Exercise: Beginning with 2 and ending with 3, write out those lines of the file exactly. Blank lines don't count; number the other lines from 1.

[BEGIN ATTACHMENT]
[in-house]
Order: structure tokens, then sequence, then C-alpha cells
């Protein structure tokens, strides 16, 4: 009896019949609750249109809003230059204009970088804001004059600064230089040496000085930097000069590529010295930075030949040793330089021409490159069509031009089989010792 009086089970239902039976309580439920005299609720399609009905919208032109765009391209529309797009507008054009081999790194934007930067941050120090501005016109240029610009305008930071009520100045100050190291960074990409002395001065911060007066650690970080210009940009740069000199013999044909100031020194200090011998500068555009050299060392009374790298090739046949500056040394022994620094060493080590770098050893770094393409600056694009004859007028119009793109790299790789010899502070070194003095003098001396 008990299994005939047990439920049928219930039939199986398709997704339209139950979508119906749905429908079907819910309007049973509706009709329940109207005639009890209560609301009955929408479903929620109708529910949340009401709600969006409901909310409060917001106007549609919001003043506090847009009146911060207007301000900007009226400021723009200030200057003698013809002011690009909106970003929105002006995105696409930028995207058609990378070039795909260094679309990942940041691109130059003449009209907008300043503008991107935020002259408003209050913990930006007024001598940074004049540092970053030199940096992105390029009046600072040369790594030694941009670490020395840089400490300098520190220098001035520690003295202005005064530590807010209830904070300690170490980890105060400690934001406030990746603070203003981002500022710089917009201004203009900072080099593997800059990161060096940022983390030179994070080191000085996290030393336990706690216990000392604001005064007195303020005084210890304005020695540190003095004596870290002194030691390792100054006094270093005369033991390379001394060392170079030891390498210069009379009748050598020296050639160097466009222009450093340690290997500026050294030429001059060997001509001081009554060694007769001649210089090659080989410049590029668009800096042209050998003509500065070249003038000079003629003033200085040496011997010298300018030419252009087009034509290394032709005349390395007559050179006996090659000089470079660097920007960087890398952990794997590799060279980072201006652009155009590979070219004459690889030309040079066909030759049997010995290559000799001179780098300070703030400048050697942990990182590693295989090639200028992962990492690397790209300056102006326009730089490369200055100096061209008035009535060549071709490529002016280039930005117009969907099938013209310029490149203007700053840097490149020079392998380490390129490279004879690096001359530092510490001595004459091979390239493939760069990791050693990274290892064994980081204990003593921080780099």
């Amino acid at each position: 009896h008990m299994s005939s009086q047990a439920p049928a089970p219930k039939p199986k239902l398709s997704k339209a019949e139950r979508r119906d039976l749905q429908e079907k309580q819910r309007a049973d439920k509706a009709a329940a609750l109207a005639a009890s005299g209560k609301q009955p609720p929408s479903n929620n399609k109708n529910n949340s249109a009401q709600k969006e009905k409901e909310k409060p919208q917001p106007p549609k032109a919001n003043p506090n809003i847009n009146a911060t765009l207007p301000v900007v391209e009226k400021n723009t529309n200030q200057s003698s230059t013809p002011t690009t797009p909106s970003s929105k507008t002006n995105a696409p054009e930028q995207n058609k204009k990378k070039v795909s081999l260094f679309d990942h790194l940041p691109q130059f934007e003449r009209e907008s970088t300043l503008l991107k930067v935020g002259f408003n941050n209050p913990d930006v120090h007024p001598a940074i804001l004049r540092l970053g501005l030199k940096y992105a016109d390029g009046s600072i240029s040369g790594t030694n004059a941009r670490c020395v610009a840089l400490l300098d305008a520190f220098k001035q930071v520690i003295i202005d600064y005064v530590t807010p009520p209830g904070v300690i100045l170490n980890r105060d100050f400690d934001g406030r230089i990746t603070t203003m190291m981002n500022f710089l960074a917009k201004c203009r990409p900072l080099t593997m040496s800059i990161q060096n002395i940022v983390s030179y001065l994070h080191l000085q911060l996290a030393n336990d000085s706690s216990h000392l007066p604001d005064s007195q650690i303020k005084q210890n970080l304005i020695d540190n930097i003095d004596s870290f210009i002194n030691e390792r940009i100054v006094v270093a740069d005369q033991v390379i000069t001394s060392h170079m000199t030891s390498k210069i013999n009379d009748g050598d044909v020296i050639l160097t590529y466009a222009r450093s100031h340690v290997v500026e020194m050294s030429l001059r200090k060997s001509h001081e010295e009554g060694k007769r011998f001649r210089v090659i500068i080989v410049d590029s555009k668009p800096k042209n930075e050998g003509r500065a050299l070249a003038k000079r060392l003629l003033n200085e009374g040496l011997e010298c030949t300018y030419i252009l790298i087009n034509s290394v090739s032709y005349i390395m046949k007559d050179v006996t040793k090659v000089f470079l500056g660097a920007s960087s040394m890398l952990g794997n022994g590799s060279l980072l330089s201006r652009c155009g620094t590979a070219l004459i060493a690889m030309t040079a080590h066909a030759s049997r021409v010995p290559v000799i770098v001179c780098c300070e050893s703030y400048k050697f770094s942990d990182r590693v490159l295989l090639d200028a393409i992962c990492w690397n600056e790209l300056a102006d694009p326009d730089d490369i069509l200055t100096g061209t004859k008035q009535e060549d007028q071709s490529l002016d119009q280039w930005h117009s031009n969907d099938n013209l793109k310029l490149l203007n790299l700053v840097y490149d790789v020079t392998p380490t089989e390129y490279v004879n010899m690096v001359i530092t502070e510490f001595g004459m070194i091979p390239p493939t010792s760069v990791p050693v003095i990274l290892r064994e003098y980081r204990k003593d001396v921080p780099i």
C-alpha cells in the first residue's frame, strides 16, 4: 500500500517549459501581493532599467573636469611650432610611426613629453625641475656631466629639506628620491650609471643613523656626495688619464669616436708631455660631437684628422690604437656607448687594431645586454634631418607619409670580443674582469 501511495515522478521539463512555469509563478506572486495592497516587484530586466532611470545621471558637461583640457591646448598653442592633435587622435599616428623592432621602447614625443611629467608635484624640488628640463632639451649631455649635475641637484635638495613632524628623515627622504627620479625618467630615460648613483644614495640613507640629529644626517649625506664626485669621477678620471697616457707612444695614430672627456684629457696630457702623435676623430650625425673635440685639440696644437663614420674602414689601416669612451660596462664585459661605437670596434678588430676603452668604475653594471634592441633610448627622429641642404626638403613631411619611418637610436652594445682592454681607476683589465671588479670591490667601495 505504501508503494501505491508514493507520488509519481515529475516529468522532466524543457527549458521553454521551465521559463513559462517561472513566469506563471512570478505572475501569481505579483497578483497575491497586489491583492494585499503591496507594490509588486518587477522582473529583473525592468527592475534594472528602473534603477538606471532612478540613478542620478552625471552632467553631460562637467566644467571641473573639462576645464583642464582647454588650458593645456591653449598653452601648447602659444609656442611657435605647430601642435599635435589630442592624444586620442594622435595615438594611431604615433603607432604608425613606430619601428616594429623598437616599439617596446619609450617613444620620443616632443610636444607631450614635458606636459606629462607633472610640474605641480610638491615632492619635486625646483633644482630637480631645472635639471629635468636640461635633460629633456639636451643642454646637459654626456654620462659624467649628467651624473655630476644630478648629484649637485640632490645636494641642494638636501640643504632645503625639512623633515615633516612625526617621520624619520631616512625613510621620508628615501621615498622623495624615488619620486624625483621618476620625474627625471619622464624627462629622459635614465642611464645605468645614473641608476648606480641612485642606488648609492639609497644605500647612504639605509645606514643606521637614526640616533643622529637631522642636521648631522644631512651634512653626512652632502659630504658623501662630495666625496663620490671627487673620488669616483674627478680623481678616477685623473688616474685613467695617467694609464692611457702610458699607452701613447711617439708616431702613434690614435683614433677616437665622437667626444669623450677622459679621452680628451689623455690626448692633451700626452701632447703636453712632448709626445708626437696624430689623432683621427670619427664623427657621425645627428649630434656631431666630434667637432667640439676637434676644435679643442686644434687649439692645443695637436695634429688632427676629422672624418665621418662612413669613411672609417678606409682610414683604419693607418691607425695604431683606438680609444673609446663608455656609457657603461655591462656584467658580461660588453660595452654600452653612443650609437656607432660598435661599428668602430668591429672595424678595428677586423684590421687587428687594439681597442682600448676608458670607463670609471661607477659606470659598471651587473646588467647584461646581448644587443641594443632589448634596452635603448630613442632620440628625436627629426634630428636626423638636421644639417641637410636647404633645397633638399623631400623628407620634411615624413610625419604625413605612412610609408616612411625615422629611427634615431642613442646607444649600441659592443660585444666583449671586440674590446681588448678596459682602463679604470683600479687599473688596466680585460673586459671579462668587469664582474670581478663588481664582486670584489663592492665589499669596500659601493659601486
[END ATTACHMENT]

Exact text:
Order: structure tokens, then sequence, then C-alpha cells
């Protein structure tokens, strides 16, 4: 009896019949609750249109809003230059204009970088804001004059600064230089040496000085930097000069590529010295930075030949040793330089021409490159069509031009089989010792 009086089970239902039976309580439920005299609720399609009905919208032109765009391209529309797009507008054009081999790194934007930067941050120090501005016109240029610009305008930071009520100045100050190291960074990409002395001065911060007066650690970080210009940009740069000199013999044909100031020194200090011998500068555009050299060392009374790298090739046949500056040394022994620094060493080590770098050893770094393409600056694009004859007028119009793109790299790789010899502070070194003095003098001396 008990299994005939047990439920049928219930039939199986398709997704339209139950979508119906749905429908079907819910309007049973509706009709329940109207005639009890209560609301009955929408479903929620109708529910949340009401709600969006409901909310409060917001106007549609919001003043506090847009009146911060207007301000900007009226400021723009200030200057003698013809002011690009909106970003929105002006995105696409930028995207058609990378070039795909260094679309990942940041691109130059003449009209907008300043503008991107935020002259408003209050913990930006007024001598940074004049540092970053030199940096992105390029009046600072040369790594030694941009670490020395840089400490300098520190220098001035520690003295202005005064530590807010209830904070300690170490980890105060400690934001406030990746603070203003981002500022710089917009201004203009900072080099593997800059990161060096940022983390030179994070080191000085996290030393336990706690216990000392604001005064007195303020005084210890304005020695540190003095004596870290002194030691390792100054006094270093005369033991390379001394060392170079030891390498210069009379009748050598020296050639160097466009222009450093340690290997500026050294030429001059060997001509001081009554060694007769001649210089090659080989410049590029668009800096042209050998003509500065070249003038000079003629003033200085040496011997010298300018030419252009087009034509290394032709005349390395007559050179006996090659000089470079660097920007960087890398952990794997590799060279980072201006652009155009590979070219004459690889030309040079066909030759049997010995290559000799001179780098300070703030400048050697942990990182590693295989090639200028992962990492690397790209300056102006326009730089490369200055100096061209008035009535060549071709490529002016280039930005117009969907099938013209310029490149203007700053840097490149020079392998380490390129490279004879690096001359530092510490001595004459091979390239493939760069990791050693990274290892064994980081204990003593921080780099």